Scaling loose rocks from slopes adjacent to highways is a simple and effective measure for temporarily reducing the risk of rockfall potential on naturally occurring bedrock outcrops and highway rock–soil cuts. As defined in Rockfall: Characterization and Control, “scaling is a form of excavation used principally to remove individual loose or unstable rock blocks from a slope face.” Removal typically is done by hand using pry bars or with mechanical assistance such as jacks, hydraulic splitters, air pillows, or heavy machinery (e.g., excavators, backhoes, cranes dragging heavy objects on the slope). In some cases, trim blasting techniques are considered part of a scaling program. Slope access is generally achieved by personnel on foot and by rope access; however, telescopic boom-lifts and crane baskets also are used.
Many owners and transportation agencies conduct scaling work on a reactionary basis because of continued or prolonged rockfall activity. With the aging of Interstate highways and overall transportation infrastructure, there is an increasing need to address long-term weathering of constructed and natural slopes along their corridors. Rock scaling has become a maintenance measure implemented with greater transportation frequency, land management agencies, and railway companies. The required frequency of scaling considers the slope characteristics, geology, rock structure, local climate, performance expectations, consequences of rockfall impacts, and budget availability.
The Transportation Research Board (TRB) and the National Cooperative Highway Research Program (NCHRP) have released two publications regarding the current State of the Practice. TRB’s E-Circular Managing Highway Rock Slope Scaling: Design and Construction State of the Practice (E-C260) summarizes a 2018 TRB Annual Meeting Workshop. The workshop focused on aspects of scaling from construction, design, and DOT perspectives. Following this successful workshop, NCHRP advanced and completed Synthesis 555: Estimating and Contracting Rock Slope Scaling Adjacent to Highways. The efforts included reviewing existing literature, a questionnaire of scaling practice available to all DOTs, and followed up with interviews of several states with unique scaling practices. This webinar will summarize the publications and discuss their outcomes.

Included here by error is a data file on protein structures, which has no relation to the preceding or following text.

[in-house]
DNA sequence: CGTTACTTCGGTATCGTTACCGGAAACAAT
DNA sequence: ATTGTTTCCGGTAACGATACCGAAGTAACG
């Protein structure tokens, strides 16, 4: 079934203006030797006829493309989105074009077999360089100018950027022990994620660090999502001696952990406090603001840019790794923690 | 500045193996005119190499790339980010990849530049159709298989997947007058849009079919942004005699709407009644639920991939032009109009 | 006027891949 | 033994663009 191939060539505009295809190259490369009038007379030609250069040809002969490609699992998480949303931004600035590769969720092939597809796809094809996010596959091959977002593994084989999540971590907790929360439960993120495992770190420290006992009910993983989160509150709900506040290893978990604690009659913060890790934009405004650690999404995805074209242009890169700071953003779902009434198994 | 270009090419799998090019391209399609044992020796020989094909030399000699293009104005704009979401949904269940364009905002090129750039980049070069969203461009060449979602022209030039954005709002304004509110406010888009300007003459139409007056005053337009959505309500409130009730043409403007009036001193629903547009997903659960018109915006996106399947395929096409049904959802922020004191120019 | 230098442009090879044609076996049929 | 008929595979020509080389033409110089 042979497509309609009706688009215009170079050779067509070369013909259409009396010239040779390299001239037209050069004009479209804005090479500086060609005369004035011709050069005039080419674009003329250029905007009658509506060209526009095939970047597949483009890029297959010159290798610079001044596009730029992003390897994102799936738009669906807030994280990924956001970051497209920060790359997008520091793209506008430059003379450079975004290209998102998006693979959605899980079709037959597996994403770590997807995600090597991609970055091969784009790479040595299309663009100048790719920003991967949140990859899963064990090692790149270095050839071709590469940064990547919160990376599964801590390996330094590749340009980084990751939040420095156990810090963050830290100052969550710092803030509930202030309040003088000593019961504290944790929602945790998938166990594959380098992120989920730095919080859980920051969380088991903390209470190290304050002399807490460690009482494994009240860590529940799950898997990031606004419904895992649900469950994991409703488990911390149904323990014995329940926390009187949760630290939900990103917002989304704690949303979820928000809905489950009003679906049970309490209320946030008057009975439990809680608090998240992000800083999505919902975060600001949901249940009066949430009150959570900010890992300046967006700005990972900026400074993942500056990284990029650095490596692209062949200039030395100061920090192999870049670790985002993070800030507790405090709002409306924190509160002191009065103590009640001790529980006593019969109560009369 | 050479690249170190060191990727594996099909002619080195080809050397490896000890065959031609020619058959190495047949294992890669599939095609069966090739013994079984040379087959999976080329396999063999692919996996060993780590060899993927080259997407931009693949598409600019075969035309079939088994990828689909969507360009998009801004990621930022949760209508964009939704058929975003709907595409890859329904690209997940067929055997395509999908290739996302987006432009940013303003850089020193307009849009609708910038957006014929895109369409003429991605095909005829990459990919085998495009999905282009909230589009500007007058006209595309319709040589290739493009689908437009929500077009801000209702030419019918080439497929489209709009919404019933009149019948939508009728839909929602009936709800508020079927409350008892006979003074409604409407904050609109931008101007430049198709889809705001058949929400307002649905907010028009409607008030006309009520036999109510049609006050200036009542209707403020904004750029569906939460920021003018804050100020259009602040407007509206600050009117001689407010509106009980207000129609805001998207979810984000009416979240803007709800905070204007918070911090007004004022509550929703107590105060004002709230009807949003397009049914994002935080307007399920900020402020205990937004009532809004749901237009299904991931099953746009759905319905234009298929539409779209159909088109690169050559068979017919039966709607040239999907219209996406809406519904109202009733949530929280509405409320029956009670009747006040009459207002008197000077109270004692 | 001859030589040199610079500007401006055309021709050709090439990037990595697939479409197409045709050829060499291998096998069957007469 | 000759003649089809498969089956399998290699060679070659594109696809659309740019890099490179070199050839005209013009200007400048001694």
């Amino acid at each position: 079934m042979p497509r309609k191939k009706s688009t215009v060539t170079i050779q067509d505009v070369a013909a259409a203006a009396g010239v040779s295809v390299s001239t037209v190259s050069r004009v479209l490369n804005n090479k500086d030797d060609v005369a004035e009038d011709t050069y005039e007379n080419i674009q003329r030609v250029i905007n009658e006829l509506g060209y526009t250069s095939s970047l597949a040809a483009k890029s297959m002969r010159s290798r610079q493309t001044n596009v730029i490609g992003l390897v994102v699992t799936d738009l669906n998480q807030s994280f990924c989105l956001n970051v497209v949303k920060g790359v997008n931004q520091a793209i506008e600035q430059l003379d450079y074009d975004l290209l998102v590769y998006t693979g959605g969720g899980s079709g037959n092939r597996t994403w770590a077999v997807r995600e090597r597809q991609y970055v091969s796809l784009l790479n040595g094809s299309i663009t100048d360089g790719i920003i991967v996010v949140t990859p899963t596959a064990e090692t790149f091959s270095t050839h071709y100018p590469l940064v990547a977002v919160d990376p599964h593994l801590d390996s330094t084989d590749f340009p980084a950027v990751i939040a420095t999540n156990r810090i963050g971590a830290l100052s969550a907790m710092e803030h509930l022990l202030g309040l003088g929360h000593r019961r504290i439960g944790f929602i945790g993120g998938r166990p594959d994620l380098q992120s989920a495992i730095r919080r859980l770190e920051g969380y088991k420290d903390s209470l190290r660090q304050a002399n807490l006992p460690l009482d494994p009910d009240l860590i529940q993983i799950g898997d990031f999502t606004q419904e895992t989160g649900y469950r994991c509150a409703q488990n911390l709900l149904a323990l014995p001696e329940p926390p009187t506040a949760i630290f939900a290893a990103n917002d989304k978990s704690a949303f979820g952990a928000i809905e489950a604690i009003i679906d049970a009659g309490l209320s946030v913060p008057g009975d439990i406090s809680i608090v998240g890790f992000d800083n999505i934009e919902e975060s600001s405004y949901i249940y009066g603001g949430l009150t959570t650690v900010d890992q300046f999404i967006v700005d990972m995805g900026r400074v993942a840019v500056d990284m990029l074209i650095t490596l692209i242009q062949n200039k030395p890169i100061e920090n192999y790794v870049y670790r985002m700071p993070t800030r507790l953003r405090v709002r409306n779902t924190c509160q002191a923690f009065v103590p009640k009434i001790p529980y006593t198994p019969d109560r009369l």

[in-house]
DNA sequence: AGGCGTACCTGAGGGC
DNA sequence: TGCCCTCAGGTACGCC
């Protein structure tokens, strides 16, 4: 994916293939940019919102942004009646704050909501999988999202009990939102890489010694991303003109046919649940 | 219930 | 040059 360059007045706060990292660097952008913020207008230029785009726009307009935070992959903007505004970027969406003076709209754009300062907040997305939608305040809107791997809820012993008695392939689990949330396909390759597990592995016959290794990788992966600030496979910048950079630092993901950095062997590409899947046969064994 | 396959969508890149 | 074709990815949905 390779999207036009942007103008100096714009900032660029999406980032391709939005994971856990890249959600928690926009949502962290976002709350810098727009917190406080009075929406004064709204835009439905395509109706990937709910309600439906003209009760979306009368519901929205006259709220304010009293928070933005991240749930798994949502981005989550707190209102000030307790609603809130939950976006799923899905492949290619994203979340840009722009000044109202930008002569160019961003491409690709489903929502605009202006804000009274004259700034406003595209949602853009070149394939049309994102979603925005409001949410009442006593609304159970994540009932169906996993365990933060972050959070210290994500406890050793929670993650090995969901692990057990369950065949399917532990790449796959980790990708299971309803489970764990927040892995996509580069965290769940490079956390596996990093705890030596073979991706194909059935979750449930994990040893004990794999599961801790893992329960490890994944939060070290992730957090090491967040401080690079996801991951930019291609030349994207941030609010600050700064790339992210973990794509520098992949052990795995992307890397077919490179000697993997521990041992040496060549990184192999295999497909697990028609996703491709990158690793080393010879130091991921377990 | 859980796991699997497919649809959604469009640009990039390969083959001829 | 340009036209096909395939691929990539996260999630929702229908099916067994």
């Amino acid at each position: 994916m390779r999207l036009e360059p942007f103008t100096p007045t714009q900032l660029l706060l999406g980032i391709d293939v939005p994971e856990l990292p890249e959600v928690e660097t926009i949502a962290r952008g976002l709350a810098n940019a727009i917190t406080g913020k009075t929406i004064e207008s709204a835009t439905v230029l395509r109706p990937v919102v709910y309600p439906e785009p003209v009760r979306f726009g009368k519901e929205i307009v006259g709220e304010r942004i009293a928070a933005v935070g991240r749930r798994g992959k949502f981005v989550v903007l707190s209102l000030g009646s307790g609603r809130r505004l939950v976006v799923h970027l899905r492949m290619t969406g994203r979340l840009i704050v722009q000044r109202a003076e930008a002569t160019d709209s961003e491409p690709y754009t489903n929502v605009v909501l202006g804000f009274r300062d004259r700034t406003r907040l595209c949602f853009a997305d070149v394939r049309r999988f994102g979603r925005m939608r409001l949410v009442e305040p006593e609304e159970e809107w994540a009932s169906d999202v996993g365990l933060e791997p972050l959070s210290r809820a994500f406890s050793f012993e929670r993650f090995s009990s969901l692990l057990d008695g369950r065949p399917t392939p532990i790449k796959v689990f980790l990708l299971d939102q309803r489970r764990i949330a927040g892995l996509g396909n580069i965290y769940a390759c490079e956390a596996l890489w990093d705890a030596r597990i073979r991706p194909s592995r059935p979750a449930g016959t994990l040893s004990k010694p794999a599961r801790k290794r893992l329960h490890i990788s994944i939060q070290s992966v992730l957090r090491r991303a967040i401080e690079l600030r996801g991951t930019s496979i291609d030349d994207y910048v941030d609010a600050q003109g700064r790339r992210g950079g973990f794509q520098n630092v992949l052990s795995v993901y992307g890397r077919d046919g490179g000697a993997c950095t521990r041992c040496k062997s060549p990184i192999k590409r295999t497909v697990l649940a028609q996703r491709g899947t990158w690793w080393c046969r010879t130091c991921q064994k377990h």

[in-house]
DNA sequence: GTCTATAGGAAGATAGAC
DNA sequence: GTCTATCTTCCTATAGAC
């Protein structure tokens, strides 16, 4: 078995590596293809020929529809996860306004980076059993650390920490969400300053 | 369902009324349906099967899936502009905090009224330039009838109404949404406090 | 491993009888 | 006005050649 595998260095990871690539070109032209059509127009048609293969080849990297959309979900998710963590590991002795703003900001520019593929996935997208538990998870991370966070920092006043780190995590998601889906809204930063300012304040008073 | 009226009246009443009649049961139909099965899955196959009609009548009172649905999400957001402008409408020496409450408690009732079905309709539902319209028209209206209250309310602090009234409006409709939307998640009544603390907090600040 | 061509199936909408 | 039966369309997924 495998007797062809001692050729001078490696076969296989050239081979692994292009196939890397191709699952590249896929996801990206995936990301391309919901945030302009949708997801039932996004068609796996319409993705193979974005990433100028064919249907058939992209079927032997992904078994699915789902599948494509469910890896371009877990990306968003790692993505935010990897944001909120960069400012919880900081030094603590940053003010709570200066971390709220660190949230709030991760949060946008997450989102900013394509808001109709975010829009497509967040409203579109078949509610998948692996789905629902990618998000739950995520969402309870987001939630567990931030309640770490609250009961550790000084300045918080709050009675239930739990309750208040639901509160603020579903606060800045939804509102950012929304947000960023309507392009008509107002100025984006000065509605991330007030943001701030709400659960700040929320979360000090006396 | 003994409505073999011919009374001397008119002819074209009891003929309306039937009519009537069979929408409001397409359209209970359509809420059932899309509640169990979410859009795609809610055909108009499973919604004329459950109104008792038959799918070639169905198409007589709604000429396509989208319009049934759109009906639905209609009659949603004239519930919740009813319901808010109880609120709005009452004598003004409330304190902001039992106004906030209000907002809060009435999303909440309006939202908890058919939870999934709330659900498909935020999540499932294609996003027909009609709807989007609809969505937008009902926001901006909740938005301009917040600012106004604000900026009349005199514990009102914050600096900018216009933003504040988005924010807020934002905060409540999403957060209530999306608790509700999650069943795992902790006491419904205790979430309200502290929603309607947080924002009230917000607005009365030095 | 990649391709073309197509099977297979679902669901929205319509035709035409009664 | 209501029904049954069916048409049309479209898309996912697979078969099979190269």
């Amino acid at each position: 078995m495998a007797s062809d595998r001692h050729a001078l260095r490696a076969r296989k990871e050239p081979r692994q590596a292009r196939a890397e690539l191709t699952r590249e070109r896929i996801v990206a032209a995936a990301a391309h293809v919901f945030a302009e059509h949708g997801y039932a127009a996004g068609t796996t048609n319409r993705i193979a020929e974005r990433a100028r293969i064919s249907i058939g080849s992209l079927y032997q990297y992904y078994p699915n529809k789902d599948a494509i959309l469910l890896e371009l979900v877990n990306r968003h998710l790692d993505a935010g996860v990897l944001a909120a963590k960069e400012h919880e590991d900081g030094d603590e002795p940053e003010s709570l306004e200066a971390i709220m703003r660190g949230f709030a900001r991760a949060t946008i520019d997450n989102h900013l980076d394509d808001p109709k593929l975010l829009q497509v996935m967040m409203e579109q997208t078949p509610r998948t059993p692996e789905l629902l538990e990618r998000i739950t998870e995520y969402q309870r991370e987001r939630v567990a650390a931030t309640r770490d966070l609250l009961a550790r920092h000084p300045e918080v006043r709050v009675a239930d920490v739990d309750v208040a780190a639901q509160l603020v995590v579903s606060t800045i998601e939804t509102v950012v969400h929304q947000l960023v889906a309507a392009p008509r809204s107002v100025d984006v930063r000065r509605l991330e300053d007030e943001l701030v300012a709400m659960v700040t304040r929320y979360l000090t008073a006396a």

Brent Black, RG, CEG
Brent has 29 years of engineering geology experience in the western United States. His experience has been principally focused on rockfall mitigation projects including rockfall evaluation, rockfall mitigation design, rock cut slope design and stabilization, site investigation, and construction quality assurance. Brent designs rockfall mitigation measures to protect infrastructure and reduce risk on transportation corridors ranging from busy interstates to scenic National Park byways. He also frequently provides emergency response and scaling direction for rock slope problems at hydropower facilities. Brent has taught numerous classes and trained WFLHD and State DOT personnel regarding the design and construction observation of rockfall mitigation elements.